The prime minister is under far greater scrutiny than allows for comfort.
Under less demanding circumstances, Anwar Ibrahim would have been able to enjoy a more leisurely pace to accomplish whatever it is that he wants to do, but the environment now is highly challenging. And he brings with him expectations such as were never demanded of a Malaysian prime minister.
There is competition for political space in a market where once one party, Umno, reigned supreme.
There is a short time span to achieve economic goals. The revenue that the government had no difficulty earning in the 1990s is constrained, and the global economy is constrained in several ways.
This is the backdrop against which Anwar had to table the revised Budget 2023. Much was expected of it, perhaps far too much, and it turned out to be a reasonable, predictable budget. Not the bold, inspiring and brave budget many had expected.
Why did some see the re-tabled budget as a flaccid document?
The prime minister had spoken of an administration that would be tough on corruption, ruthless on leakages, and trim as far as government expenditure is concerned.
The same toughness was expected to be seen in the budget in raising government revenue, addressing subsidies and reducing costs of living pressures.
I think the prime minister preferred to adopt an approach where he would be careful with expenditure and leave the more pressing problem of raising government revenue for a later date.
Therein lies a problem: the economy ends up being safe, but less than an optimal point.
It would have been quite a different approach to seek to increase revenue, by taking on a more aggressive stance on tax income and also committing to more aggressive expenditure.
It was a fundamental error to have expected anything different from the budget: the constraints were sharp. Given the global economy and domestic pressures (economic as well as political), the prime minister chose to take the oft-tread, safe path.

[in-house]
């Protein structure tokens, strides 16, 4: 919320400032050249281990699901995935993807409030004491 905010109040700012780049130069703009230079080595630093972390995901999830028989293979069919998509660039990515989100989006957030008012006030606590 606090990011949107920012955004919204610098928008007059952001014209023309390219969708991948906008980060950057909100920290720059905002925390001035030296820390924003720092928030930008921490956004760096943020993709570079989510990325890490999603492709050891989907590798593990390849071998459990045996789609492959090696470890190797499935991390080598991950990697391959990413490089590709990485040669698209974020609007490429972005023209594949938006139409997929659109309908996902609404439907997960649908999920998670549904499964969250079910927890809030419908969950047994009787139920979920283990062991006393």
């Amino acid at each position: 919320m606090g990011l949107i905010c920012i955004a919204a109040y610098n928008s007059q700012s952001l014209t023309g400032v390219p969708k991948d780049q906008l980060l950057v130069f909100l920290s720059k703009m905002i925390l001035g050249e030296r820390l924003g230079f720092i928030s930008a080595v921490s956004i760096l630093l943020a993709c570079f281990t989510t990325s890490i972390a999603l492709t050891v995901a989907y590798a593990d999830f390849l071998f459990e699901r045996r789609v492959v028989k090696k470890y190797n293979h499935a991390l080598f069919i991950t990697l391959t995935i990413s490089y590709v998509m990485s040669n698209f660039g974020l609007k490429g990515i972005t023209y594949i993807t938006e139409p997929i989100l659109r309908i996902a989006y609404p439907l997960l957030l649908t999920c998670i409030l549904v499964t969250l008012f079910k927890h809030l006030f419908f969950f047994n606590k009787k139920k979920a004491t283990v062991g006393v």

Handling political economy problems is not quite the same as tackling textbook economic problems, where issues of efficiency are prime.
The goods and services tax (GST), which has been suggested by, for instance, the World Bank and Federation of Malaysian Manufacturers, could not have been considered for fear of triggering widespread rejection.
Early in his political cycle, Anwar, who is also the finance minister, would not have wanted to go heavy on wealth and inheritance taxes, ruling out another tack.
Neither could serious measures such as reviewing the size of the public service be entertained.
A possible path could have been to encourage productivity, increase corporate income and raise corporate taxes. Such an approach will not work in the short run and surely not when external demand is riddled with uncertainties. Increasing productivity, something that Malaysia cannot delay for too long, will be a longer-term measure.
Although the finance minister had mentioned targeted subsidies prior to the tabling of the budget, like his predecessors, he must have realised that the details can be daunting. The precise mechanisms to make sure that the Bottom 40 (B40) get a petrol subsidy and not the bourgeoisie must be a bureaucrat’s nightmare.
The war in Ukraine is not the finance minister’s making, neither is it that of the economy minister; but both have to deal with one of the fallouts from the conflict – rising prices of vegetables and eggs.
The government has been fumbling with the issue. It is incorrect to think of banning exports (a lesson probably learnt from Indonesia’s attempt to stop the exports of palm oil) as it is to take over the role of middlemen.
In the end, we have a budget that does not allow markets to function in an unfettered manner, and we resort, yet again, to seeking recourse in trying to raise aggregate demand. Hence the support for various economic and social groups – and the biggest ever budget.
There may be a saving factor: with the budget that was released, the economy is perhaps well-cushioned to withstand shocks that might arise from a slowdown in the economy.
Meanwhile, we will have to wait for a clear statement of the direction the economy will take in the coming months, and even coming years.
If we can think of the economy as an unruly bull, then the bull is still waiting to be taken by its horns.
The views expressed are those of the writer and do not necessarily reflect those of FMT.